Infrastructure: A Field Guide to the Industrial Landscape

ISBN: 0393329593
ISBN 13: 9780393329599
By: Brian Hayes

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About this book

“Original, highly readable. . . . An extraordinary book.”—Anne Eisenberg, Scientific AmericanA companion to the man-made landscape that reveals how our industrial environment can be as dazzling as the natural world. Replete with the author's striking photographs, "Infrastructure" is a unique and spectacular guide, exploring all the major "ecosystems" of our modern industrial world, revealing what the structures are and why they're there, and uncovering beauty in unexpected places--awakening and fulfilling a curiosity you didn't know you had. Covering agriculture, resources, energy, communication, transportation, manufacturing, and waste, this is the "Book of Everything" for the industrial landscape. The objects that fill our everyday environment are streetlights, railroad tracks, antenna towers, highway overpasses, power lines, satellite dishes, and thousands of other manufactured items, many of them so familiar we hardly notice them. Larger and more exotic facilities have transformed vast tracts of the landscape: coal mines, nuclear power plants, grain elevators, oil refineries, and steel mills, to name a few. "Infrastructure" is a compelling and clear guide for those who want to explore and understand this mysterious world we've made for ourselves. 500 color illustrations.

Reader's Thoughts

Aaron Arnold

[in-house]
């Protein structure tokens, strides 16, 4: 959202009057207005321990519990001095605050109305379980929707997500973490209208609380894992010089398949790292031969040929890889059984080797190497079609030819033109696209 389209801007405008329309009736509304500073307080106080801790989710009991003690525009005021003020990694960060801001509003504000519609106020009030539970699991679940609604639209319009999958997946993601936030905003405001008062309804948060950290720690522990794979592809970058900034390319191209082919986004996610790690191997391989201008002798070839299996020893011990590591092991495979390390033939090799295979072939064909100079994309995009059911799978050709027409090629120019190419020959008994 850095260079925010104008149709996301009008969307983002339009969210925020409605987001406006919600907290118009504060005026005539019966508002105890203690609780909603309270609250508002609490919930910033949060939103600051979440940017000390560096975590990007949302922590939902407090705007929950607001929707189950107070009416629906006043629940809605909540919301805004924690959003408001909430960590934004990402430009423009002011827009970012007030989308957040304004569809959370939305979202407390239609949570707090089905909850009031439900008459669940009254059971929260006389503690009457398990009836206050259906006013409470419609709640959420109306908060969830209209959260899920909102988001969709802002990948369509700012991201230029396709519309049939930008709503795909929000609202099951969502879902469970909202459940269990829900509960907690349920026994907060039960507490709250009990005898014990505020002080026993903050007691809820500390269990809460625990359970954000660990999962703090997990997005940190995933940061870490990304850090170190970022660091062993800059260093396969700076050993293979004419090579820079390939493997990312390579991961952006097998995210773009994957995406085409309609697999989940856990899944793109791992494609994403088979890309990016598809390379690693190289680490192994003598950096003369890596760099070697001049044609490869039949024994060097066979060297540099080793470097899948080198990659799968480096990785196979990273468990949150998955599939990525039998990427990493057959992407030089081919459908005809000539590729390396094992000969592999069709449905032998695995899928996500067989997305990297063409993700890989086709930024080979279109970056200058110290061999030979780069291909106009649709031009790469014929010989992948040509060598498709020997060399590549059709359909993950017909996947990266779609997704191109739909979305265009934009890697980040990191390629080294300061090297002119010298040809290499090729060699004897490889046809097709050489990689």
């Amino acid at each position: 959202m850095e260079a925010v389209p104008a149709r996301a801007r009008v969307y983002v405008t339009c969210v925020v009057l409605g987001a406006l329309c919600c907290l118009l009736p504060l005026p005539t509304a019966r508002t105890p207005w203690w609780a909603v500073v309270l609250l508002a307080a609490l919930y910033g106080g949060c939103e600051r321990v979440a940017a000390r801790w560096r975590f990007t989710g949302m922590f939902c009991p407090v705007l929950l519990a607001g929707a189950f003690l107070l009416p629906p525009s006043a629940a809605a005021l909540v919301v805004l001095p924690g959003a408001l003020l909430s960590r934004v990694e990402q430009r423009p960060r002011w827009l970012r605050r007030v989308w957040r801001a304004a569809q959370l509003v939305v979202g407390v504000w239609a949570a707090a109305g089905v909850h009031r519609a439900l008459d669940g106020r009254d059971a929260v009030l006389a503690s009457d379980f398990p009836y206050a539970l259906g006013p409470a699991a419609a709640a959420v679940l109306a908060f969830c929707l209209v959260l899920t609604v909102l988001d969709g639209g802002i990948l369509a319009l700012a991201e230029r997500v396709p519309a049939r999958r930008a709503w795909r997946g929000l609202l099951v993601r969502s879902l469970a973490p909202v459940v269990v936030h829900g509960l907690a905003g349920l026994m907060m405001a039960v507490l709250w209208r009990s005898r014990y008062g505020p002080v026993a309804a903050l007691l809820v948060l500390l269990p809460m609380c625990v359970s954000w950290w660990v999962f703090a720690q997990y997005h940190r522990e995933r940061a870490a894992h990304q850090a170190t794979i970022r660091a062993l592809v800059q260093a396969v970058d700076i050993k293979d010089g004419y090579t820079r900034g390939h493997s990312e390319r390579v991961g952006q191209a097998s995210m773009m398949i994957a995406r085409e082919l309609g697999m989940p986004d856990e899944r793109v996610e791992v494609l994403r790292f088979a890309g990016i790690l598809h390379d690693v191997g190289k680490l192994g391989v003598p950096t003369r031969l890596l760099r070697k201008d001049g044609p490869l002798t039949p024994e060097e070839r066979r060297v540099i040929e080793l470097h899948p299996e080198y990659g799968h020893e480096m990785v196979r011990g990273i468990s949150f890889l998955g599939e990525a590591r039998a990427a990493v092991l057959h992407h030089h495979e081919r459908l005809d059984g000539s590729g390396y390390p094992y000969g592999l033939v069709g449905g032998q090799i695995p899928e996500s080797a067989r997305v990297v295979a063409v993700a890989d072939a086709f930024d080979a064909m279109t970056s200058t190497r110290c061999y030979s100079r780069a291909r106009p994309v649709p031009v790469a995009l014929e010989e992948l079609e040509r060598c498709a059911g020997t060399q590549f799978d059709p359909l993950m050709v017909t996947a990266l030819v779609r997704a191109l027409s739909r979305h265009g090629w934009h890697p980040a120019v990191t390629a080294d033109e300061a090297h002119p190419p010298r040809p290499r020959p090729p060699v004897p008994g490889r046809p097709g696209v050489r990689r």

I have fond memories of watching episodes of Mr. Rogers when I was a kid and seeing the inner workings of things like crayon factories, one of my favorite elementary school field trips was to a local power plant, and my parents learned early on that one way to get me to stop tormenting my brother was to hand me picture books on construction equipment. If you're the kind of person who's interested in machinery, factories, power plants, and all the other aspects of the modern industrial substructure that are often hidden behind the commercial and residential façades of everyday life, then this is the book for you. Hayes went on countless trips over the course of a dozen years to photograph and describe places like strip mines, power plants, cement plants, water purification facilities, bridges, railroads, airports, shipping terminals, and much more, with an eye towards showing exactly what it takes to discover, extract, transport, refine, assemble, and deliver all the things that allow our societies to function. His basic philosophy on this stuff is summed up well in his Introduction, after a brief discussion of both the nature-is-best-unspoiled maximalist environmentalist and the Earth-is-our-dominion pro-development positions:"My chief aim is simply to describe and explain the technological fabric of society, not to judge whether it is good or bad, beautiful or ugly. And yet I would not argue that technology is neutral or value-free. Quite the contrary: I submit that the signs of human presence are the only elements of the landscape that have any moral or aesthetic significance at all. In nature undisturbed, a desert is not better or worse than a forest or a glacier; there is simply no scale on which to rank such things unless it is a human scale of utility or beauty. Only when people intervene in nature is there any question of right or wrong, better or worse. When we look on a pristine glade, we are mere bystanders, but when we walk down a city street, we are responsible for what we see (and what we hear and small), and we are therefore called on to pass judgment."For a much more thorough (and lyrical) discussion of questions about the morality of development and the inherent value, if any, of nature in its raw state, please see John McPhee's superb Encounters With the Archdruid. Meanwhile, this work begins with an exploration of the mining industry and doesn't stop probing the plumbing of the world for 500 pages. Hayes describes not only the names of important concepts (e.g. the difference between open-pit and open-cast mines), but how they fit in the industrial ecosystem, as well as important other elements such as the chemistry behind a particular process in a friendly yet rigorous way. For example, here he's talking about steel mills:"The heated air is delivered through a fat duct that encircles the furnace about 20 feet above the base. This encircling duct is called a bustle, a name that has lost some of its descriptive power with changes in women's fashion. The pressurized hot air rises through the mix of ore and coke and limestone, igniting the coke and thereby raising the temperature even further.Roughly speaking, the recipe for making iron is three cups of taconite to one cup of coke and half a cup of limestone. The chemistry that goes on when these ingredients are brought together is different from what happens in the smelting of copper. As described earlier, a copper smelter uses oxygen to lure sulfur away from the metal. But that can't work in the case of iron because the iron is already bound to oxygen. The oxygen is what needs to be removed, and it is carbon that acts as the seducer, carrying oxygen away in the form of gaseous carbon monoxide. Meanwhile, the limestone, the third ingredient, combines with other impurities to form a slag."I also appreciate that he mentions political controversies, beyond the aforementioned basic environmentalist/developer one. A strip mine might be an impressive technological accomplishment, but it's also one of the worst things human beings can do to the planet. Hayes does not shy away from presenting the downsides to the upsides, or showing how things like levees both protect farmland and also engender perverse incentives to blow up your neighbor's levee to protect your own during a flood. He also occasionally dips into the more colorful sides of history; I wish there had been more info than he gave on exactly how this or that technological innovation progressed or came to be, but I appreciate that the book is already fairly long, plus he included a helpful list of further reading. Basically, Hayes nerds out blissfully about stuff like the evolution of the design of municipal water towers for the entire time, until he gracefully closes with an insightful Eloi-and-Morlock-ish analysis of how people relate, in our current era of automation, the "knowledge economy", and deindustrialization, to the "post-industrial" landscape of shuttered refineries, empty factories, and roboticized production lines:"There is something of a paradox here. On the one hand, people today deal with machines on a much more frequent and intimate basis than earlier generations did. We pump our own gas; we get our cash from the ATM instead of a bank teller; we check our own groceries at the supermarket and our own books at the library; we make our own airline reservations over the Internet instead of consulting a travel agent. But most of us know less and less about how all these machines work. We know how to use them, but not how to build or fix them. As for the more remote machinery - the turbines, pumps, generators, transformers, switches, amplifiers, transmitters, and all the rest of the apparatus that keeps an industrial economy humming - all that is quite out of sight.... There is something sad about a society in which large numbers of people don't understand the substrate of their own world. In the case of the natural world, everyone ought to have at least a rudimentary grasp of the laws of physics and those of biology, such as Darwin's principle of evolution by natural selection. Without a sense of how materials and energy flow through an industrial economy, you miss something basic about the world you live in.... Sooner or later, decisions about the direction of important technologies have to be made by a democratic process. People who have never seen a power plant, who know nothing of how it works, who have never met anyone who works there, are poorly equipped to judge the relative merits of nuclear and coal-fired technologies, or to seek alternatives that might allow us to dispense with both. To make good decisions about such issues, citizens need to get better acquainted with the technological underpinnings of their own communities."It's hard to argue with that, and it would be hard to find a more beginner-friendly way to get acquainted than this well-written, enthusiastic, and informative guide.